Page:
Preds deal moves toward close

Tuesday, December 4, 2007 at 2:14am

It’s not surprising that the local group didn’t close the purchase of the Nashville Predators yesterday or Friday as it had hoped.

Few people thought the local group was going to pull it off so quickly. After all, there are a lot of little details to work out on a $112-million loan and a lot of paperwork.

Sources said the lender has valued the team at $225 million and would loan 50 percent of that value. The local group is paying $193 million.

The closing, which is expected any day now, actually would be the first of two for the group involving the team, sources said.

They said the lender initially would lend about 60 to 75 percent with current owner Craig Leipold carrying the note on the remainder.

Banks like to see cash flow and how it all works before going all the way, and it is likely that the new lease on the Sommet Center has a lot of elements that will have an impact on the team’s cash flow. Before the lender pulls the trigger on the rest of the loan, Metro Council and the Metro Sports Authority must finish putting their fingerprints on the deal as well.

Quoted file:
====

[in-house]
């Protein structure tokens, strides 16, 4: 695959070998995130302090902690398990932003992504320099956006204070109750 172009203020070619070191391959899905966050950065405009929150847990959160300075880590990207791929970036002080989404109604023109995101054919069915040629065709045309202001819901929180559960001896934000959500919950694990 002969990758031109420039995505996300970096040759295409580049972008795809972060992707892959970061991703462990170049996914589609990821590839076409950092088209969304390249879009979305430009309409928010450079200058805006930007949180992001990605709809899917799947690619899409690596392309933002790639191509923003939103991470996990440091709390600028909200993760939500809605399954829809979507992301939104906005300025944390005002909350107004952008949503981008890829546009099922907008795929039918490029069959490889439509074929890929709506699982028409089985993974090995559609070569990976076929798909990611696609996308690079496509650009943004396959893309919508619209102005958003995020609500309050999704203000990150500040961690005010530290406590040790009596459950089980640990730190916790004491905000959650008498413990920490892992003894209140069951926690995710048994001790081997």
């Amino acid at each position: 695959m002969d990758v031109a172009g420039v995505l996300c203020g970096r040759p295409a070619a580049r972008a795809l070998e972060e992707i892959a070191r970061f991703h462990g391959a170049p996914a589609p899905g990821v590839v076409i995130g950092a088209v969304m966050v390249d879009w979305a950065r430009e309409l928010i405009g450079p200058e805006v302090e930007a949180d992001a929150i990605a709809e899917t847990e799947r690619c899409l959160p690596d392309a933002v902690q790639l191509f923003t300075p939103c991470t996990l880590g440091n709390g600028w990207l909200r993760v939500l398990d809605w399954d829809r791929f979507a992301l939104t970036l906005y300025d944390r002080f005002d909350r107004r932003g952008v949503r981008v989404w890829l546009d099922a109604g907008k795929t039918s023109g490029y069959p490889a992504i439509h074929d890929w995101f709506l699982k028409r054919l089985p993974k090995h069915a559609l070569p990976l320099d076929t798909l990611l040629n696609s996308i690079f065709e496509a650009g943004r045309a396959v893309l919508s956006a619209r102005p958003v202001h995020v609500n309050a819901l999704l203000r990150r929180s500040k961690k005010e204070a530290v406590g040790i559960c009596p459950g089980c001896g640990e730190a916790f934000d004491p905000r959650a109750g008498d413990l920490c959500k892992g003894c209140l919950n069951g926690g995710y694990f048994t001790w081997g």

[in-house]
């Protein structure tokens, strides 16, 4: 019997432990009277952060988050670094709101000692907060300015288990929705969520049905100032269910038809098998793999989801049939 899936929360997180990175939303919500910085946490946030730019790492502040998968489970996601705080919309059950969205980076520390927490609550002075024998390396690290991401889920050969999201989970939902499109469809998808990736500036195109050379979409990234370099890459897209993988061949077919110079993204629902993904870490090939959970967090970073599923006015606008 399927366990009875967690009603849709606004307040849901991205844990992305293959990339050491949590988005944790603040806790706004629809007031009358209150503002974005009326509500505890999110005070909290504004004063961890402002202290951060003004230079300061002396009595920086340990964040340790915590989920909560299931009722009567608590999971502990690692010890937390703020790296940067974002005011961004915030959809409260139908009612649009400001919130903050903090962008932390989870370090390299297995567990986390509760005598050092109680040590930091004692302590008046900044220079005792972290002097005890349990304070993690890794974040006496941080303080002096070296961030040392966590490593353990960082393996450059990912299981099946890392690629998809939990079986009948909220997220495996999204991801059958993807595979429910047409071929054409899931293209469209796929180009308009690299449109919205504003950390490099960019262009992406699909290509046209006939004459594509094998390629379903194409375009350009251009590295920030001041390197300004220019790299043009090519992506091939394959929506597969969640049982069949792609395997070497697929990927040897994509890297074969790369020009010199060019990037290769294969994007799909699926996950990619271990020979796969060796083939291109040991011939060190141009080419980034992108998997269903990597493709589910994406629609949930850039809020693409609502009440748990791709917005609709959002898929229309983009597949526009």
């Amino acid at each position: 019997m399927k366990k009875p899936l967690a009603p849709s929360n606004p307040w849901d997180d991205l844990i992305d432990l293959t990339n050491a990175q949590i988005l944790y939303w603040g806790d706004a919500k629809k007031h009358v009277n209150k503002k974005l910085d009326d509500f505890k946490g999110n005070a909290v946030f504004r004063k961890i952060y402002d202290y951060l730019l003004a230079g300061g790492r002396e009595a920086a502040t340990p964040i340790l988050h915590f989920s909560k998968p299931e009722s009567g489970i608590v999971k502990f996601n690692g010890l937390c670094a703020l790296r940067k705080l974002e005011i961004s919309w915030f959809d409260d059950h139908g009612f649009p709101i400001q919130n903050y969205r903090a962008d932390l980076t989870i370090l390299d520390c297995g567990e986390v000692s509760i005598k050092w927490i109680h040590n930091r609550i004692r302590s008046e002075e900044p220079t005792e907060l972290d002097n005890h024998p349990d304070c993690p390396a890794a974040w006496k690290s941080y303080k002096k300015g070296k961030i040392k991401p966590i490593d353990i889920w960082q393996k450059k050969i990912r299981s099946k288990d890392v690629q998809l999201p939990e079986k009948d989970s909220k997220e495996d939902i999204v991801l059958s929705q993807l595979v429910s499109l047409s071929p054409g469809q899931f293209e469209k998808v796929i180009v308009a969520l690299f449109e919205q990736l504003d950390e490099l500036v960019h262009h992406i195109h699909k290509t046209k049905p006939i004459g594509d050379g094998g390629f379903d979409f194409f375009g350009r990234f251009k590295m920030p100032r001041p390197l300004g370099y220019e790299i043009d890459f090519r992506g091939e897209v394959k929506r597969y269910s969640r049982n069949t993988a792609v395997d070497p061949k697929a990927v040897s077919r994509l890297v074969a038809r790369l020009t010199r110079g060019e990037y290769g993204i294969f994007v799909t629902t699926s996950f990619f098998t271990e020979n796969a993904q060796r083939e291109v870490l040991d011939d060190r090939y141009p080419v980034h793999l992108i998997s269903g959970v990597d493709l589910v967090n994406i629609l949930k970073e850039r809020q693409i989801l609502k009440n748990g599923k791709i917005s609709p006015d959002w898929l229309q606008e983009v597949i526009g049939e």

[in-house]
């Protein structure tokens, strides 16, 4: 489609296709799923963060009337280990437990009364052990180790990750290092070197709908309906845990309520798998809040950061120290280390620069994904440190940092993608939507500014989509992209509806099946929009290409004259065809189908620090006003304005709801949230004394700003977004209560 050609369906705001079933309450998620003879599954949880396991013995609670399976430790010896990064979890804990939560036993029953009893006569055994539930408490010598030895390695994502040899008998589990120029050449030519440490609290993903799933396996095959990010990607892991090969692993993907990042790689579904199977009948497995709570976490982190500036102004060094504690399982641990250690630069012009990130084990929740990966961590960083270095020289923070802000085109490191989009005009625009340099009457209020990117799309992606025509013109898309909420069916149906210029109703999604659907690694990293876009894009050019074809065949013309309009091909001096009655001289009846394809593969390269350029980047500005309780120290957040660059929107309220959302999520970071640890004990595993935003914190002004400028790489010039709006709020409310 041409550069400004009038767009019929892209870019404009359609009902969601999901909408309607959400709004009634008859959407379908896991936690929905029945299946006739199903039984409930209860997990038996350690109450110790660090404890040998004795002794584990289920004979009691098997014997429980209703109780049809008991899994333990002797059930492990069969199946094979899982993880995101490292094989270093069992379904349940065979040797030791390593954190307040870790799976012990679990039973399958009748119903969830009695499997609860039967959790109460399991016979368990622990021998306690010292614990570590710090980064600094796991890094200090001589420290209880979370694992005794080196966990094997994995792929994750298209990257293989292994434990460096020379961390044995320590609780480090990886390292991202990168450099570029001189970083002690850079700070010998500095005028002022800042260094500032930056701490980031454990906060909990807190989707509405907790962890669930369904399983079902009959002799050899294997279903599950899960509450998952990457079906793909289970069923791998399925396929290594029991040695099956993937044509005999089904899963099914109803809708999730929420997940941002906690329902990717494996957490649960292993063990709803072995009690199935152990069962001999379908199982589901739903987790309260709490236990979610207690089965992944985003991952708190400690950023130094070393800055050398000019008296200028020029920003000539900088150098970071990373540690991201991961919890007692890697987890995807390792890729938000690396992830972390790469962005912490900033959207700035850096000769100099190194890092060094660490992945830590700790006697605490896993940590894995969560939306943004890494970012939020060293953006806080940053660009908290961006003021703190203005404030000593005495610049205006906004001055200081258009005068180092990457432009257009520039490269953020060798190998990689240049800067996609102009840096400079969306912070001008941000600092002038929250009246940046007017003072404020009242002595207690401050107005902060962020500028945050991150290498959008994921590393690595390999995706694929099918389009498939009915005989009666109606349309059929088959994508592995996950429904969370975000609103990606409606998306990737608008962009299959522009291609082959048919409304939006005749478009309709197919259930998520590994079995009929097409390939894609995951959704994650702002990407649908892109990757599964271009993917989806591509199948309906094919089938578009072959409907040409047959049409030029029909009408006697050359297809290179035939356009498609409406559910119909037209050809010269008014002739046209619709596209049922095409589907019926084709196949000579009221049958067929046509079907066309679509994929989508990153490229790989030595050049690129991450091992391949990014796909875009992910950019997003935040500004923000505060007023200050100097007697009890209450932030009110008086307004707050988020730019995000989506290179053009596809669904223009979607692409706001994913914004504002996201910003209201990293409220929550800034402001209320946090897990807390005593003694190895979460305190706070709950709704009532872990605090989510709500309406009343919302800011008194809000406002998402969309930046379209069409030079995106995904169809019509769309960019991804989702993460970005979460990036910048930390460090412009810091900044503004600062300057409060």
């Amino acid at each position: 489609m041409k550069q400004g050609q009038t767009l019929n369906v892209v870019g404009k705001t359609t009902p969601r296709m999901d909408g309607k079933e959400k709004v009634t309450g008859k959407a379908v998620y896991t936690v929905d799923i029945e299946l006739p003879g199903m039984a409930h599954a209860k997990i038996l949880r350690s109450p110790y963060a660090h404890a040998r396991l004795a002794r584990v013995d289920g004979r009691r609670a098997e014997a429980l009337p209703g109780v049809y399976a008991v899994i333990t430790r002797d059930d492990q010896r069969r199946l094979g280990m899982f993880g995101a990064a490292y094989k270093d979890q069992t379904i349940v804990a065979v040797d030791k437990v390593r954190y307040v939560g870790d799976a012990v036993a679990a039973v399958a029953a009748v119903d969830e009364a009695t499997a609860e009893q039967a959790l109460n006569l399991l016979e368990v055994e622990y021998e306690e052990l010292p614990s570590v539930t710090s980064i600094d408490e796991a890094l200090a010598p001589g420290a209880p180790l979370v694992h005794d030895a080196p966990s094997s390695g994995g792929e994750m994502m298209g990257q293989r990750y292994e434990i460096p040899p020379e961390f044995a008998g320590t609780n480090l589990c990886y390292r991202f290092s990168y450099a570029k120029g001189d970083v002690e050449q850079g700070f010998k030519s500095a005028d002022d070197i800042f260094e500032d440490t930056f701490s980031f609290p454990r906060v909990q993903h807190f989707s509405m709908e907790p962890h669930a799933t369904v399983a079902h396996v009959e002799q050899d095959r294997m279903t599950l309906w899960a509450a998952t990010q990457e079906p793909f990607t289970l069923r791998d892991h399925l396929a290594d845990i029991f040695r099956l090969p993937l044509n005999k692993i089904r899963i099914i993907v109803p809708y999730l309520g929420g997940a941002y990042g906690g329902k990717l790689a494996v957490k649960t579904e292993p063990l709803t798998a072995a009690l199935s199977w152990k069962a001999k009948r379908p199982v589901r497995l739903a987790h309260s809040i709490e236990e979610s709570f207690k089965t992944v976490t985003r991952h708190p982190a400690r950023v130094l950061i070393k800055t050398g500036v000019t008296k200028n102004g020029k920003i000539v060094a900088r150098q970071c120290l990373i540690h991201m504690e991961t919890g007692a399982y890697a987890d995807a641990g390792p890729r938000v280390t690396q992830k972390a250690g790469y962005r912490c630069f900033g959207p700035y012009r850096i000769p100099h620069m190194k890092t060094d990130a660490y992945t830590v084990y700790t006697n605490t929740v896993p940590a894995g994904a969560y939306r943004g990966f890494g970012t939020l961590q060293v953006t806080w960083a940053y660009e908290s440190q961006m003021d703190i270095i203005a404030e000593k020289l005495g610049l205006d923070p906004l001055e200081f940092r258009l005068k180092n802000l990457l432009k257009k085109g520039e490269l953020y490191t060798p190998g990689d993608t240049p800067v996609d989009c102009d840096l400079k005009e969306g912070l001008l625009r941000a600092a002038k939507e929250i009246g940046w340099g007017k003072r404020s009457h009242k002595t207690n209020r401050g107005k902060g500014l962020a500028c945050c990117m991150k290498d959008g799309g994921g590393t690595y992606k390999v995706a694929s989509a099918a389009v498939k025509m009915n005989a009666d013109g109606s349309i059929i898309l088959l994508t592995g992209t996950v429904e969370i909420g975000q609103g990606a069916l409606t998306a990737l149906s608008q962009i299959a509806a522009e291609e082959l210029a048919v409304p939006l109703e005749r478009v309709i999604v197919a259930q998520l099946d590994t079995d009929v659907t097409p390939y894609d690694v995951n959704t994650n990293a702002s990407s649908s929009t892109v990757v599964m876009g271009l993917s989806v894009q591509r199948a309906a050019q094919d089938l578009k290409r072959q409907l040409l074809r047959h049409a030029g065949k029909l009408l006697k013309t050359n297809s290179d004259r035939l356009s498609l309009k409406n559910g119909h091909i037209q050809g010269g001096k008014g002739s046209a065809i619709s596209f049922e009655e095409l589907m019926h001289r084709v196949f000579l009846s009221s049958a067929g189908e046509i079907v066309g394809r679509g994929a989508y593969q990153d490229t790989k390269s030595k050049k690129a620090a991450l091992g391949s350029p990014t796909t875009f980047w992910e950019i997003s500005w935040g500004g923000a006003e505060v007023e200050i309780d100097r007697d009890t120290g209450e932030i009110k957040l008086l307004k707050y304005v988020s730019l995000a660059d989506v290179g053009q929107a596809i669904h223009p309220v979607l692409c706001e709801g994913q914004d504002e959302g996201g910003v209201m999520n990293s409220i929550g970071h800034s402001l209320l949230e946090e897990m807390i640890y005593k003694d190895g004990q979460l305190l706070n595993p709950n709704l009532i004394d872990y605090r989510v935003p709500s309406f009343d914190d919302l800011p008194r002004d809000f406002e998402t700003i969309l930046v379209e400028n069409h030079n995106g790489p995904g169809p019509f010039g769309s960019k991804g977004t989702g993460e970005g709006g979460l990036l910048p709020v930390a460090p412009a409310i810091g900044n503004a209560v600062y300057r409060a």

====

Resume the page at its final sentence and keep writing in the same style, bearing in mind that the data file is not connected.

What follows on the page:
Assuming Metro Council and the Sports Authority do not hold up the deal or nix it altogether with their own demands, the lender would close the loan on the rest of funds and take Leipold completely out of it.

It is unclear what would happen if it all went haywire because of Council or Authority meddling in a deal already negotiated by city attorneys and Mayor Karl Dean’s staff. But few involved believe that Council or Authority will impose changes that would force negotiations to start over with the city.

The buyers crossed a major hurdle last Thursday when the NHL’s Board of Governors approved the new owners. That same evening, Metro Council took its first collective crack at the proposal at an informational meeting.

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By: imdyinhere on 12/31/69 at 6:00

Isn't $225 million a little bit much for an outfit that lost its previous owner several million per year?

By: nashbeck on 12/31/69 at 6:00

not really. Owning a sports franchise is never a money-making business until the owner actually sells the team. People think Leipold has lost 70 million, but if this sale is finalized, Leipold will be 30 million richer. GO PREDATORS AND TITANS!!!

By: dnewton on 12/31/69 at 6:00

Maybe we could get the roof of the new convention center converted to a skating rink for exhibition games for the tourists? I heard that being from out of town makes you vulnerable to any scheme.